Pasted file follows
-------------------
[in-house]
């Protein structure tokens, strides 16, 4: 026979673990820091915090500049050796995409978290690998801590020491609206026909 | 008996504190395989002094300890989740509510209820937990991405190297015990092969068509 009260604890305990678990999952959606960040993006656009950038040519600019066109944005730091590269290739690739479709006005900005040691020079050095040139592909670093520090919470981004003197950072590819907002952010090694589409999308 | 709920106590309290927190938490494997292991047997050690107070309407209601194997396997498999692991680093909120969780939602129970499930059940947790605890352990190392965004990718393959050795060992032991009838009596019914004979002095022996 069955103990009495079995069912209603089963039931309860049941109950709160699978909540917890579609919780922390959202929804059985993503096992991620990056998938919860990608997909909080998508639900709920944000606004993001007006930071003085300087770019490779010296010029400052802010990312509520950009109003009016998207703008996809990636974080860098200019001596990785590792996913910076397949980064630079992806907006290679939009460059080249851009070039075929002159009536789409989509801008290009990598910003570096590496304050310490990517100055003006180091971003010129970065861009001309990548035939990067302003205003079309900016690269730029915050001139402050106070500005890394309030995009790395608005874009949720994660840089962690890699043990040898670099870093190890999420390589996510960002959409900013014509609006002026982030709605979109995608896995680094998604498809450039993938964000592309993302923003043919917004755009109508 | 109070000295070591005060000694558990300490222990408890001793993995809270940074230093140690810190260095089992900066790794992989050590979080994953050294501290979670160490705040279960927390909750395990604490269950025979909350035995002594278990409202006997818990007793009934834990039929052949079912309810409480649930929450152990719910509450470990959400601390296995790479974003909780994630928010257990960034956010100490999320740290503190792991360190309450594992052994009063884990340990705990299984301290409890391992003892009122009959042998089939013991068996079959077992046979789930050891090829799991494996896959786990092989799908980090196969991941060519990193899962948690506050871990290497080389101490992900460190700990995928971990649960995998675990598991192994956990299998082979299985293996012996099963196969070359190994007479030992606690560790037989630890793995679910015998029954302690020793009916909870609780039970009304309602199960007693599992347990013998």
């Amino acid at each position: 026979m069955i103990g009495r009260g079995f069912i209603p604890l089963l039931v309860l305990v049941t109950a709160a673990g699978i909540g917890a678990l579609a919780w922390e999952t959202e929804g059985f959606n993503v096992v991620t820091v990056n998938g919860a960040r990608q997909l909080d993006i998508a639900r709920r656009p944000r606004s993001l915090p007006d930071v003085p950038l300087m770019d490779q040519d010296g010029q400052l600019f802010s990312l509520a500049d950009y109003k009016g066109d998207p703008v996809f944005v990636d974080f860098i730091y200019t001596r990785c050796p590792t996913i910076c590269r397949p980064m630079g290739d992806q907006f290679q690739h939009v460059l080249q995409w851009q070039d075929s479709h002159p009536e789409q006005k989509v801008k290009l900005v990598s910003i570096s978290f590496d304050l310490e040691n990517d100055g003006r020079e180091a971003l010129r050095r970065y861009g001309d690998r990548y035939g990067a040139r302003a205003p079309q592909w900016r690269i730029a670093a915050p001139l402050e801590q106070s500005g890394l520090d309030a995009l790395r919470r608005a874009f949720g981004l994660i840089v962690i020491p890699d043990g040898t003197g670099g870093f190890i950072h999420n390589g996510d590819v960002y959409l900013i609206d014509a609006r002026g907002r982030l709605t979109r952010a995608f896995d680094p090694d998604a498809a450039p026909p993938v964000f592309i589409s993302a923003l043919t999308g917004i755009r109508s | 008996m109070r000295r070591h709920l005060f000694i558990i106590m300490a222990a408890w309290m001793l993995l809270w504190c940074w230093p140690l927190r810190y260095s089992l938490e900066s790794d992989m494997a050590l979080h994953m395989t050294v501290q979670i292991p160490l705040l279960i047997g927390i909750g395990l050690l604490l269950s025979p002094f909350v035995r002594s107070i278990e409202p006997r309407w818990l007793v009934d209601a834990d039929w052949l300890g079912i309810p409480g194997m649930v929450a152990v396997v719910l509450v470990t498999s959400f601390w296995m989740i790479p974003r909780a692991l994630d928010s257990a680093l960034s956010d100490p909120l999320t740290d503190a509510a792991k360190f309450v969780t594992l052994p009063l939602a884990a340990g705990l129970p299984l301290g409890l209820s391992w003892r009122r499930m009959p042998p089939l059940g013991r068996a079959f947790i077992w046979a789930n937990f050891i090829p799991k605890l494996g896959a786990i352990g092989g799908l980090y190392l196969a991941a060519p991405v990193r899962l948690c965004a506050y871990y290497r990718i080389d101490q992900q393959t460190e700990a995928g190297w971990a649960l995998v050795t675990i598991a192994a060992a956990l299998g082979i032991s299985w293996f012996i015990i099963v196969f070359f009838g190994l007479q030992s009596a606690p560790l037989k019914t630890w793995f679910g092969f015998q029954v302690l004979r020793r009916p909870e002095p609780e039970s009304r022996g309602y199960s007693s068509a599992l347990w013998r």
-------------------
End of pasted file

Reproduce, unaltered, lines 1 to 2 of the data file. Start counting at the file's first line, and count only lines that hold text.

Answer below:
[in-house]
């Protein structure tokens, strides 16, 4: 026979673990820091915090500049050796995409978290690998801590020491609206026909 | 008996504190395989002094300890989740509510209820937990991405190297015990092969068509 009260604890305990678990999952959606960040993006656009950038040519600019066109944005730091590269290739690739479709006005900005040691020079050095040139592909670093520090919470981004003197950072590819907002952010090694589409999308 | 709920106590309290927190938490494997292991047997050690107070309407209601194997396997498999692991680093909120969780939602129970499930059940947790605890352990190392965004990718393959050795060992032991009838009596019914004979002095022996 069955103990009495079995069912209603089963039931309860049941109950709160699978909540917890579609919780922390959202929804059985993503096992991620990056998938919860990608997909909080998508639900709920944000606004993001007006930071003085300087770019490779010296010029400052802010990312509520950009109003009016998207703008996809990636974080860098200019001596990785590792996913910076397949980064630079992806907006290679939009460059080249851009070039075929002159009536789409989509801008290009990598910003570096590496304050310490990517100055003006180091971003010129970065861009001309990548035939990067302003205003079309900016690269730029915050001139402050106070500005890394309030995009790395608005874009949720994660840089962690890699043990040898670099870093190890999420390589996510960002959409900013014509609006002026982030709605979109995608896995680094998604498809450039993938964000592309993302923003043919917004755009109508 | 109070000295070591005060000694558990300490222990408890001793993995809270940074230093140690810190260095089992900066790794992989050590979080994953050294501290979670160490705040279960927390909750395990604490269950025979909350035995002594278990409202006997818990007793009934834990039929052949079912309810409480649930929450152990719910509450470990959400601390296995790479974003909780994630928010257990960034956010100490999320740290503190792991360190309450594992052994009063884990340990705990299984301290409890391992003892009122009959042998089939013991068996079959077992046979789930050891090829799991494996896959786990092989799908980090196969991941060519990193899962948690506050871990290497080389101490992900460190700990995928971990649960995998675990598991192994956990299998082979299985293996012996099963196969070359190994007479030992606690560790037989630890793995679910015998029954302690020793009916909870609780039970009304309602199960007693599992347990013998």